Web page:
Presumably the argument will be that they are trying to find evidence for someone "inciting a riot" but they should be able to solve that part of the case with old fashioned interrogation and deal-making with the hundreds of people they arrested.

    Yes. It is called hard evidence. If you punch someone in face you go to jail. You are lucky that you just go to jail.... some of us are licensed to carry in many states and that may end-up quite differently including search of phones. So let's stop at that.
    Yes. A death sentence for throwing a punch. Red America. And red in more ways than one. 
    That is a strawman. If a person throws a punch at you, how do you know what his intentions will be AFTER that punch? Does he wanna throw some more punches and then finish you with a knife, or would one punch be enough? You dont know, but he has already attacked you, so it is reasonable to assume that person wants you dead or injured.
    When you throw a punch at a person, you have just given that person a right to use deadly force, if he can prove later, that it was reasonable for him to think he was in danger. I like that every person has the right to defend himself. Sure, responding with a gun to a fist fight might be an overkill ( no pun intended) but a person with a gun was not the one who had the option of choosing if he wants to start the violence or not. 

    Besides, if you don't wanna get killed for throwing a punch, DONT THROW PUNCHES without a good reason. That might help to pass throw Darwin filter, you know. Just saying....


    A major common law case on this issue provides the following rule: ""When a person has reasonable grounds for believing, and does in fact actually believe, that danger of his being killed, or of receiving great bodily harm, is immanent, he may act on such appearances and defend himself, even to the extent of taking human life when necessary, although it may turn out that the appearances were false, or although he may have been mistaken as to the extent of the real actual danger." (emphasis mine)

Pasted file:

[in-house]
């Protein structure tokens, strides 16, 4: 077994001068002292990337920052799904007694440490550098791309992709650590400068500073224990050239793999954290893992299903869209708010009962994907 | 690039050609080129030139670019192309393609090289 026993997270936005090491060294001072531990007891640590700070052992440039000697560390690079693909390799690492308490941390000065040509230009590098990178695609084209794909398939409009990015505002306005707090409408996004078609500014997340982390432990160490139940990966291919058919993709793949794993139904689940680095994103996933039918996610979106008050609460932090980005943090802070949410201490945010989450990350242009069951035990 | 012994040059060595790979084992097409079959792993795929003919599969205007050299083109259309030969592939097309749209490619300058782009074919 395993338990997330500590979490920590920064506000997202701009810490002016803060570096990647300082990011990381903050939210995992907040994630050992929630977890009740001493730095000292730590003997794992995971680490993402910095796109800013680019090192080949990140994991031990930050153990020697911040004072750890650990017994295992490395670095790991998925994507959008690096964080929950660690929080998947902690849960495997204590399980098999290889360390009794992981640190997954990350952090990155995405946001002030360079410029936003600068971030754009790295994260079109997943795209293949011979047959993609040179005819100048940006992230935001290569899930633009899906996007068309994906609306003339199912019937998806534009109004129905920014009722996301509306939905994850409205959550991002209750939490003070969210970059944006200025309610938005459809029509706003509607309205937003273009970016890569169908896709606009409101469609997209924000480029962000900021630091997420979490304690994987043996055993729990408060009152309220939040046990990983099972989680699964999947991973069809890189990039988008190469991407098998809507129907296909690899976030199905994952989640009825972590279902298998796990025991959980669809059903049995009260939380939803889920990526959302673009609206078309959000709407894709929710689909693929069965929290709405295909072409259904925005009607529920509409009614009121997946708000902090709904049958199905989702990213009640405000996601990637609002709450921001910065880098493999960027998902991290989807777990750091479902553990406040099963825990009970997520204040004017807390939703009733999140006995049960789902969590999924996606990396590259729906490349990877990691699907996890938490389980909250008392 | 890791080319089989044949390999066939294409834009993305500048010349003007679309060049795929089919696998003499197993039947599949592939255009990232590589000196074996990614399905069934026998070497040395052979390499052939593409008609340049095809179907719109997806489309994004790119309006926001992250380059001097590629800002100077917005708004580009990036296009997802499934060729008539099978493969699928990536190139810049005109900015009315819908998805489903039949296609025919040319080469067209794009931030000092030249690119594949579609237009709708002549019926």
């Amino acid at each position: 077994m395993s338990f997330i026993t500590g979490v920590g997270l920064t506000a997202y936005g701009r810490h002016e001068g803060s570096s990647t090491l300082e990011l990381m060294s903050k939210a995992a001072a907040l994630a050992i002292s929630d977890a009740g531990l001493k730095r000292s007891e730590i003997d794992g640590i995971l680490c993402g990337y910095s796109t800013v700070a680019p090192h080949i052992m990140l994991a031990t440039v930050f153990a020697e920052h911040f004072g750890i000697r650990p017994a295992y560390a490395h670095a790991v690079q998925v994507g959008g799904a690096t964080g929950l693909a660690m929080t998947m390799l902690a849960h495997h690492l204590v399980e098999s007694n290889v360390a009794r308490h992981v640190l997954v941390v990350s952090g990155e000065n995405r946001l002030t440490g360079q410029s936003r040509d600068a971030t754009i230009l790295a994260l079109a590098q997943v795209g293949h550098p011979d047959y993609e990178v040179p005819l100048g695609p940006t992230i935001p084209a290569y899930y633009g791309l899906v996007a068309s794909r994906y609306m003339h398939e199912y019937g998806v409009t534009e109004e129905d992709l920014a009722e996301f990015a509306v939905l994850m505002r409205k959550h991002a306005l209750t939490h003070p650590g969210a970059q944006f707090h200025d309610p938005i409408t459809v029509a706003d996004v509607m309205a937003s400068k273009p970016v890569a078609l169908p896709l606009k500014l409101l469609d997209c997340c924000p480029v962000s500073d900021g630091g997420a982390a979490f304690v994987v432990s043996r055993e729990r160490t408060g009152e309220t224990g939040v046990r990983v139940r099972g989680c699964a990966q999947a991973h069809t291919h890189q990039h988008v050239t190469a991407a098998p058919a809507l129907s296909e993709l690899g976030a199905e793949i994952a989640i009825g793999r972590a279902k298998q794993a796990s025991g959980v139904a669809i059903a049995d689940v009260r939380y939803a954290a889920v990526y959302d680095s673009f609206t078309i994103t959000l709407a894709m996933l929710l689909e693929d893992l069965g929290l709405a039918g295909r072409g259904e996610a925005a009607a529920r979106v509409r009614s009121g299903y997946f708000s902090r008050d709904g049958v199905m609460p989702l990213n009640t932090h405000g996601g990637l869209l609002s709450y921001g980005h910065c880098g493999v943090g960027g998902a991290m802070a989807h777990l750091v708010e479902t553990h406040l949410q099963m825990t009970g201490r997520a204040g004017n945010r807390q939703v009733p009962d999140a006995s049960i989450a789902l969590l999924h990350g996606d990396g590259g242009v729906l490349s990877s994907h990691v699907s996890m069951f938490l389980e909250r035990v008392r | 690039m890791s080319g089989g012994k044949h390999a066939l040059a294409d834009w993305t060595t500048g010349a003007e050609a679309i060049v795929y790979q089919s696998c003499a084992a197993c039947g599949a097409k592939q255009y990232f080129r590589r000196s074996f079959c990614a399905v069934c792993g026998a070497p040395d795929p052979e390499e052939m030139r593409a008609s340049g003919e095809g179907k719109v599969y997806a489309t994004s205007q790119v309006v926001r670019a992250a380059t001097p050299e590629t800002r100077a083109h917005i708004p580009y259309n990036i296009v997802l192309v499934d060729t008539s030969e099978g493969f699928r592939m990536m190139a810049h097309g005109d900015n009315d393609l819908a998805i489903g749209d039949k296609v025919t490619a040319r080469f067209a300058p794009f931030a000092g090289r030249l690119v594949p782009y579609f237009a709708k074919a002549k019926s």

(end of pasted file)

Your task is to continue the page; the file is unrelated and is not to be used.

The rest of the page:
This is very different from "if you're scared you can kill someone."  Yes, if some ominous stranger attacks you with a weapon and you're otherwise defenseless, then whipping our your IMI Desert Eagle and blowing his head off would (very likely) be considered justified self-defense.  But without further factors justifying deadly force, your example is not sufficient ("When you throw a punch at a person, you have just given that person a right to use deadly force, if he can prove later, that it was reasonable for him to think he was in danger.").  For example, if you have 10 friends with you and some wimpy dude slaps you, you would be hard pressed to prove that it was necessary to kill him rather than avail yourself of some less drastic form of self defense.


    redraider11
  • Reply 19 of 49
    SpamSandwichSpamSandwich Posts: 31,180member
    kent909 said:
    peteo said:
    Welcome to the fascist state